Would you carpool or pay a toll to travel faster on the Eisenhower Expressway
More than 200,000 cars and trucks squeeze from four to three lanes daily in a notorious bottleneck on the Eisenhower Expressway (I-290), which is designed for only 138,000 vehicles.
The vein-popping, teeth-gnashing agony is the norm for suburbanites heading to the city and back.
The Illinois Department of Transportation wants to fix the three-lane circus. A draft plan recommends adding one lane in each direction of the bottleneck between Mannheim in the Hillside area and Austin Boulevard in Oak Park.
But there's a twist. If you're driving with two or more passengers, it's free. Go solo or with a passenger, and you'll pay a toll.
The proposal is online and public hearings will occur Jan. 25 and 26. Comments will be accepted until Feb. 13.
DuPage County Chairman Dan Cronin does a slow burn describing gridlock on the Eisenhower Expressway. "You can just add up all the days and the hours and the years of your life spent sitting in traffic on the Eisenhower (I-290)," Cronin said. "It's such a painful headache."
Not only does the bottleneck waste time and fuel and increase smog, but crash rates are 24 to 70 percent higher than norms at regional highways, studies show.
IDOT would install the new pavement on the inside lanes and is working with the CTA to obtain land in the narrow corridor where the Blue Line runs. Buses or cars with three or more occupants could access the high-occupancy toll or HOT lane and pay nothing; vehicles with two occupants or less would be charged.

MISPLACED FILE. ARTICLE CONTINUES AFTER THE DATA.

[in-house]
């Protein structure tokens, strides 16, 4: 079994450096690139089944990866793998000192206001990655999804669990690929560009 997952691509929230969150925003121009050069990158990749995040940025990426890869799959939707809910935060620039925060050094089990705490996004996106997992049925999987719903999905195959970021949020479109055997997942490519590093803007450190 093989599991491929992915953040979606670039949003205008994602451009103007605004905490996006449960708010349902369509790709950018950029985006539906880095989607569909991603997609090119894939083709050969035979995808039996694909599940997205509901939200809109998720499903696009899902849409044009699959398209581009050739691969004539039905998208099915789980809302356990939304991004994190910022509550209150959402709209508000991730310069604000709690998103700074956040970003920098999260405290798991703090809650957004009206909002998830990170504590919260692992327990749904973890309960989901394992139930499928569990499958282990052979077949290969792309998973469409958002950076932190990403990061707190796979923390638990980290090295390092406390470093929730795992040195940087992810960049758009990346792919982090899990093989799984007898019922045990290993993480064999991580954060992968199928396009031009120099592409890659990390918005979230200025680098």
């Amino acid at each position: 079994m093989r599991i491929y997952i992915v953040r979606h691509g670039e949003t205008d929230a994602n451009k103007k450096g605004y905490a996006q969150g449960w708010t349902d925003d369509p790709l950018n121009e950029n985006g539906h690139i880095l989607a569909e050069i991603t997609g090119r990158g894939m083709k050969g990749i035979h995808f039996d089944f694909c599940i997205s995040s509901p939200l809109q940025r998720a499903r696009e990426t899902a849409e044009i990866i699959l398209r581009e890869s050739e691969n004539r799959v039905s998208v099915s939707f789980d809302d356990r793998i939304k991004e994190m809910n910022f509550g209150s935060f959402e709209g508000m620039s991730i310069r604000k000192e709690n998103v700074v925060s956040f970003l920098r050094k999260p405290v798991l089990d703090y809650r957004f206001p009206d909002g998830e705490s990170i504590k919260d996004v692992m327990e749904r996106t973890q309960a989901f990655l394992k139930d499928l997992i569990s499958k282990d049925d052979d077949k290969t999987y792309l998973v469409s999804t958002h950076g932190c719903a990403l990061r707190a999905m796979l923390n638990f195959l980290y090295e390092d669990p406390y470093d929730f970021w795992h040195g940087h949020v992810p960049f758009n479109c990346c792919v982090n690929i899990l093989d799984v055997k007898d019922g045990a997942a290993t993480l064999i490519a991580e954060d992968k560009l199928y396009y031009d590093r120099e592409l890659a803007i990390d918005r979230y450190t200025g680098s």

IDOT is selling the HOT lane with estimates that it could reduce travel times by 50 percent and ensure speeds of 45 mph.
"It's about providing a reliable trip," IDOT bureau chief of programming and I-290 project manager Pete Harmet said. "The Eisenhower ranges from unreliable to really unreliable."
Will drivers used to flying solo find friends and save money? "It will encourage carpooling," said Kermit Wies, a Northwestern University Transportation Center adjunct professor.
But plenty of motorists will elect to go it alone, enabled by the ease of electronic toll collection, he thinks.
Elmhurst Republican Cronin calls the design "an improvement, although it's not as dramatic as I would have liked. It's unfortunate they couldn't have widened it to four free lanes," he said.
IDOT intends to put similar express lanes on I-55 in DuPage and Cook counties, and the Illinois tollway has converted part of Route 390 to a toll road. The freeway to tollway creep concerns Cronin because "the cumulative impact of tolls disparately falls on suburbanites."
But without a state capital plan or federal funding, tolling is the only way to fund the I-290 project, experts think.
"Motorists are always skeptical at first, but they quickly find when in a pinch that paying a few dollars for convenience is a very smart investment," DePaul University transportation professor Joseph Schwieterman said.
Other states from California to Florida to Virginia have integrated tolling and freeways.
"It is an expedient remedy for that particular bottleneck," Wies said. The trick will be preventing carpool scofflaws, Wies added, although a "Midwestern tendency to behave ourselves" should aid police.
Another challenge for IDOT is delivering on an express commute. The I-290 toll has yet to be set, although rates should vary depending whether drivers are traveling in rush-hour or not. IDOT has studied fees from 10 cents to 25 cents a mile in the I-55 project.
"The economic principle is the higher the price, the fewer people who are willing to pay that price, and traffic will move faster in those lanes," Wies said.
"I'm intrigued by the idea," said Democratic state Rep. Elaine Nekritz of Northbrook, a member of the House Transportation Committee. But she noted that IDOT's plan to put a tolled lane on I-55 is languishing in the General Assembly because lawmakers want more projections and details from Gov. Bruce Rauner.
"I could imagine an express lane on the Eisenhower might face a similar fate," Nekritz said.
You should know
Eisenhower Expressway public hearings are 5:30 to 8:30 p.m. Jan. 25, at the Proviso Math and Science Academy, 8601 Roosevelt Road, Forest Park, and Jan. 26 at the Marriott Chicago, 625 S. Ashland Ave. in Chicago.